arrangements, training in the workplace has the potential to degenerate to an assessment service that recognises current competency, with very limited training provided by the RTO to apprentices/trainees.20

Unions likewise argued that the costs involved in the shift to on-the-job training and assessment are not recognised in the PETE pricing model.21

Industry bodies too are concerned that current pricing arrangements are insufficient to support quality workplace training and assessment and professional development of trainers and assessors.

Industry is very sceptical of the quality of training that can be achieved through a provider that receives 400 hours of funded training for a trainee and enters the worksite on only six occasions.22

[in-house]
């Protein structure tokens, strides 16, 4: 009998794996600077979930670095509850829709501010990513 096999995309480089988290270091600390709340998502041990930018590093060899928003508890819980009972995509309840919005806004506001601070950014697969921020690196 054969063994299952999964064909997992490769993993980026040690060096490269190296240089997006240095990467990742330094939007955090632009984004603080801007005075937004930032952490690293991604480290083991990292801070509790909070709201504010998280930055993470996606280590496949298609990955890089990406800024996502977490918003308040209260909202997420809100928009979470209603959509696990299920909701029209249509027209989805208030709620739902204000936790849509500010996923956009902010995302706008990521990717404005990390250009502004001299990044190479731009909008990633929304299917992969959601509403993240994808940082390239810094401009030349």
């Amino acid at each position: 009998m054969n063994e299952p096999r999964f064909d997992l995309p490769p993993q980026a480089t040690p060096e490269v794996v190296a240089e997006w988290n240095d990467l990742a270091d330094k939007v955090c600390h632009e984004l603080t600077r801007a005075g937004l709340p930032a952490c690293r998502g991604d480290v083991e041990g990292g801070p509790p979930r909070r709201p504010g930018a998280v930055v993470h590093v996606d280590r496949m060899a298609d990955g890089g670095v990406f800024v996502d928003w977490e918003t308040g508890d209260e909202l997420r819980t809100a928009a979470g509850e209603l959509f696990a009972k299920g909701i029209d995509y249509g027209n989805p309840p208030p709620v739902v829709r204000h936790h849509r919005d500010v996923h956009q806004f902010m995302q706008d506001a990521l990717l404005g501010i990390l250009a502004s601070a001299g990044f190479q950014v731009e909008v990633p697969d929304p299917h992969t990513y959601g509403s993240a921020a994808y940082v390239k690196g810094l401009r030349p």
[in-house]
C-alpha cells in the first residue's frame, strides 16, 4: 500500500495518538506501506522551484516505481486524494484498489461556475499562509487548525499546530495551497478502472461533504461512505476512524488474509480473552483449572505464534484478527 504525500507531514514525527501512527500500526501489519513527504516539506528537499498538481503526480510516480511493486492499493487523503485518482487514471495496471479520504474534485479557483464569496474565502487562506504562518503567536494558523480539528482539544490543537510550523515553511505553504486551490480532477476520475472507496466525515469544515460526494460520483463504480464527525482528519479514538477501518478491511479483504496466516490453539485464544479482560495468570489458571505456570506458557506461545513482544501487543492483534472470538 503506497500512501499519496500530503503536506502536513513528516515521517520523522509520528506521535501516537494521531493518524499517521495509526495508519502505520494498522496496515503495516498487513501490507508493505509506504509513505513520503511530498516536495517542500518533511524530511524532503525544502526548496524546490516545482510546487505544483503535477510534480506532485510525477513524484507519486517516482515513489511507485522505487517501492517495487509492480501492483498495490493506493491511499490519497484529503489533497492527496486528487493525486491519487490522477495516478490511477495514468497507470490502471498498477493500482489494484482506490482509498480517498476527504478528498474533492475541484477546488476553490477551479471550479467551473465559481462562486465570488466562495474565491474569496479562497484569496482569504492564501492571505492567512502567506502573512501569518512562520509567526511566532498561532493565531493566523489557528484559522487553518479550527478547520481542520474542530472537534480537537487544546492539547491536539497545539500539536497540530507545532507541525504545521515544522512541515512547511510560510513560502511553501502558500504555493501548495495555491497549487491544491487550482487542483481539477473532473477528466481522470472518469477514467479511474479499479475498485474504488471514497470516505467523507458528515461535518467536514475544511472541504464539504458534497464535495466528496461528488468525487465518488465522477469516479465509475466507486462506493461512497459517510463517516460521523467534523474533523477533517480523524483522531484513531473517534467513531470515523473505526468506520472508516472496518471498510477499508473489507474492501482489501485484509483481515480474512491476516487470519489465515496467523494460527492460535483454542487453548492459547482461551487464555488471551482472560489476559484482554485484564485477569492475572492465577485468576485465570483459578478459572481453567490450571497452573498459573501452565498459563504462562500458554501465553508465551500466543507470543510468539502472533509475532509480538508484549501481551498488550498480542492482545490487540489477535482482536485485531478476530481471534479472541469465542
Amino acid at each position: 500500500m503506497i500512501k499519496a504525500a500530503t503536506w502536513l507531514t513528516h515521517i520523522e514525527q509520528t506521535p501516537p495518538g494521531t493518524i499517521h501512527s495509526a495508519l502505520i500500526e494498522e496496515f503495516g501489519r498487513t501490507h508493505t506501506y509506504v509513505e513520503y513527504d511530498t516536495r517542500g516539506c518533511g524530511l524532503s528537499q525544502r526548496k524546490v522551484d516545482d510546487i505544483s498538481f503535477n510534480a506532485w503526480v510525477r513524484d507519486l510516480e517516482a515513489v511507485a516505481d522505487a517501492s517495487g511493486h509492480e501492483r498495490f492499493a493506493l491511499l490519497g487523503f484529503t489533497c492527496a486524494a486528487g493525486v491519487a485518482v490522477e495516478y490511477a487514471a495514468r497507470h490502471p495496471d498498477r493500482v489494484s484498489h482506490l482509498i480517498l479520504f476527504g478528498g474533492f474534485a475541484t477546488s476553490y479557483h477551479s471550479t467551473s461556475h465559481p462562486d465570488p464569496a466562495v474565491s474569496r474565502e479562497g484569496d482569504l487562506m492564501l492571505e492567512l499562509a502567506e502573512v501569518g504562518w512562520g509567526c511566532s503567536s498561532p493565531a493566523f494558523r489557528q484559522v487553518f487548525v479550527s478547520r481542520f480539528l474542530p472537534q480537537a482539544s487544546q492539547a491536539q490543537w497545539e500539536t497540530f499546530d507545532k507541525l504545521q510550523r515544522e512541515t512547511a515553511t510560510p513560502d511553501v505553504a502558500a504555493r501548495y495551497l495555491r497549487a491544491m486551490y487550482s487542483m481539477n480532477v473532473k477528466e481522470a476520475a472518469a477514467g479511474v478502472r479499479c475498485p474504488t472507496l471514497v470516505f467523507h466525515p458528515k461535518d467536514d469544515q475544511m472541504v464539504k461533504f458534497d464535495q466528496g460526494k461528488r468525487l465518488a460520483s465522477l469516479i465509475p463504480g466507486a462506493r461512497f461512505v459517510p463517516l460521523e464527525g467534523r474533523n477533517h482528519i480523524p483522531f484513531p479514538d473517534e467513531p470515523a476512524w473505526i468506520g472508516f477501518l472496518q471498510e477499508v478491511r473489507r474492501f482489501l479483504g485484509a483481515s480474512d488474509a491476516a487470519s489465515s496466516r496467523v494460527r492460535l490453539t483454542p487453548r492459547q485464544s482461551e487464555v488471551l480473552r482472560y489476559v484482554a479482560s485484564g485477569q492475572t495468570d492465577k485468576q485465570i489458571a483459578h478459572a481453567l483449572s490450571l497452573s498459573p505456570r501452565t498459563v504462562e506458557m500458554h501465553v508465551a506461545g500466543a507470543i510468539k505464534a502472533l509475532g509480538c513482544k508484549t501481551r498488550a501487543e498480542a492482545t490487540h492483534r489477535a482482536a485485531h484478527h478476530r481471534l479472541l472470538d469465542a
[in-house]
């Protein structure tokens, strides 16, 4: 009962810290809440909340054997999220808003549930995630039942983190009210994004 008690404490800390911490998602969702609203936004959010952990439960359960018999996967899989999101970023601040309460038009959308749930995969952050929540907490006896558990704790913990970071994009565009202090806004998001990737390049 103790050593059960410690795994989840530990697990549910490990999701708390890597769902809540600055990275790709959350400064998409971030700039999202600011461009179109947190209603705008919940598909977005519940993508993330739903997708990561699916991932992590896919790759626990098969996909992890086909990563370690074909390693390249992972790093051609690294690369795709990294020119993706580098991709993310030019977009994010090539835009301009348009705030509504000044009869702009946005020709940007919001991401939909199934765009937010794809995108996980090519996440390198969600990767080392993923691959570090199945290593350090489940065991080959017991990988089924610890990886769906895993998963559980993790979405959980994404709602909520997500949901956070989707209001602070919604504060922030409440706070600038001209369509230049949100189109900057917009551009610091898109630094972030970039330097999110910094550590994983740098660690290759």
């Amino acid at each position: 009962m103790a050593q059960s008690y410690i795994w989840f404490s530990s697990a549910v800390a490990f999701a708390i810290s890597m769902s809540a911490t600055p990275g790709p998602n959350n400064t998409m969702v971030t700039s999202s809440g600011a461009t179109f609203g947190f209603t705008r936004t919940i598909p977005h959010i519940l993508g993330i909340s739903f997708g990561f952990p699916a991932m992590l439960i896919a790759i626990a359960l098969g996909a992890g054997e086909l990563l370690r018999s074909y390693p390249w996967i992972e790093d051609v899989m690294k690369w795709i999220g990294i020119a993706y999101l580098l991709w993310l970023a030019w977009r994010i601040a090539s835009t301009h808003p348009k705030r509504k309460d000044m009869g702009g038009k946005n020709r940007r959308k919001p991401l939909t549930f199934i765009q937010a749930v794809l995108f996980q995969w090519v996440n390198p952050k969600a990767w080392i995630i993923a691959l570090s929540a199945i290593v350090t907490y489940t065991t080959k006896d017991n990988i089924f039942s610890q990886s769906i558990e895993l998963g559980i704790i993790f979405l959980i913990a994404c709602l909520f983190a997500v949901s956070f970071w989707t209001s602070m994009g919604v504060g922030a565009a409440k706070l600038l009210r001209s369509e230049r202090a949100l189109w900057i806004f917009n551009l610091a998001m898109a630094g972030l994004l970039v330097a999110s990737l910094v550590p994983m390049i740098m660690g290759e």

19 Submission 29, TAFE Institute

While this Review has not done any analysis of the cost–price relativities between workplace delivery and institutional delivery, the cost structure of delivering quality training in the workplace will inevitably be different in some cases from that of delivering in an institution, be it a TAFE Institute or a private education or training institution or skills centre and this may have relevance in future considerations on pricing arrangements.

Where prices are low and costs high, savings are being achieved by:

Ÿ reducing the quantum of facilitated learning in the workplace and increasing the quantum of self-managed learning — while this can have beneficial learning outcomes and quality is not necessarily reduced, especially where the workplace provides a learning environment, it is not an appropriate response for all learners in all workplaces in all training programs at all levels;